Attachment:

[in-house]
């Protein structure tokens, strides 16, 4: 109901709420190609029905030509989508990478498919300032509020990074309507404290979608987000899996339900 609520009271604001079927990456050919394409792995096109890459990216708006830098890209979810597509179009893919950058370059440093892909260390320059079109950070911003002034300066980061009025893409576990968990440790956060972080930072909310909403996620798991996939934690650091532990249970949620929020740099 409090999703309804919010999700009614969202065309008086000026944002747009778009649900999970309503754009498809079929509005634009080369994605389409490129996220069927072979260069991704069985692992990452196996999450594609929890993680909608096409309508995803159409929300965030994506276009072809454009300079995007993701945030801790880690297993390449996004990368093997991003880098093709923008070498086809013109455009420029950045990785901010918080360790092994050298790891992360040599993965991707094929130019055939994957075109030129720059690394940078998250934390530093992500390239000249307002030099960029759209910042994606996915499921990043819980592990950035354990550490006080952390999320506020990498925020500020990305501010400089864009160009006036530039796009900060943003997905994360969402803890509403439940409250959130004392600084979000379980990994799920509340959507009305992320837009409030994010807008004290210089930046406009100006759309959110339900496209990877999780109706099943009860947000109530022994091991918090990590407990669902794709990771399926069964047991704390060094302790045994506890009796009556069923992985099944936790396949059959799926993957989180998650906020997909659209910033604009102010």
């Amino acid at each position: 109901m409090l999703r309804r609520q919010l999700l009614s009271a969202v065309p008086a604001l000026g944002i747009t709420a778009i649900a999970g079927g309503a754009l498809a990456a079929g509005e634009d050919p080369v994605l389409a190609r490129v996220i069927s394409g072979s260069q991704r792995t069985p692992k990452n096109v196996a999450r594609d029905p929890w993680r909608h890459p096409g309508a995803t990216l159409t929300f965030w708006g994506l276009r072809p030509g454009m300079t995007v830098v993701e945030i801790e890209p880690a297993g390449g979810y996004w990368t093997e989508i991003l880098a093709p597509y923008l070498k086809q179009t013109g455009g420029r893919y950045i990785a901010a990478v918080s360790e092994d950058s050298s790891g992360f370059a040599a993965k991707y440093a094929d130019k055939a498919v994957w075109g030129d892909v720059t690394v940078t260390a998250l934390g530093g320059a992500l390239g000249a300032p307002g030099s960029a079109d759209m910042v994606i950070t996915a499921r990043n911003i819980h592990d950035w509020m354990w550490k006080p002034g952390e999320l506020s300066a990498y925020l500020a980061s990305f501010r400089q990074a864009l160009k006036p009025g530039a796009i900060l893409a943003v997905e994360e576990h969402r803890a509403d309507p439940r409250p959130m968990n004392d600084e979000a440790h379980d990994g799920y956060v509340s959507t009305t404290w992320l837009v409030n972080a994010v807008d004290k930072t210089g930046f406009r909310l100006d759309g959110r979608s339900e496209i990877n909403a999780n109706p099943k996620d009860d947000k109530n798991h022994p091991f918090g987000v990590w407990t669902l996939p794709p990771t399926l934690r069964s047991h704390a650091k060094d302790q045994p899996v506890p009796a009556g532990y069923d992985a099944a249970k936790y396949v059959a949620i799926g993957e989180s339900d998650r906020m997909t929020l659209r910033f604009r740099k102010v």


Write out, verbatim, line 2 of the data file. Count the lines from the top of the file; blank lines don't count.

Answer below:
């Protein structure tokens, strides 16, 4: 109901709420190609029905030509989508990478498919300032509020990074309507404290979608987000899996339900 609520009271604001079927990456050919394409792995096109890459990216708006830098890209979810597509179009893919950058370059440093892909260390320059079109950070911003002034300066980061009025893409576990968990440790956060972080930072909310909403996620798991996939934690650091532990249970949620929020740099 409090999703309804919010999700009614969202065309008086000026944002747009778009649900999970309503754009498809079929509005634009080369994605389409490129996220069927072979260069991704069985692992990452196996999450594609929890993680909608096409309508995803159409929300965030994506276009072809454009300079995007993701945030801790880690297993390449996004990368093997991003880098093709923008070498086809013109455009420029950045990785901010918080360790092994050298790891992360040599993965991707094929130019055939994957075109030129720059690394940078998250934390530093992500390239000249307002030099960029759209910042994606996915499921990043819980592990950035354990550490006080952390999320506020990498925020500020990305501010400089864009160009006036530039796009900060943003997905994360969402803890509403439940409250959130004392600084979000379980990994799920509340959507009305992320837009409030994010807008004290210089930046406009100006759309959110339900496209990877999780109706099943009860947000109530022994091991918090990590407990669902794709990771399926069964047991704390060094302790045994506890009796009556069923992985099944936790396949059959799926993957989180998650906020997909659209910033604009102010």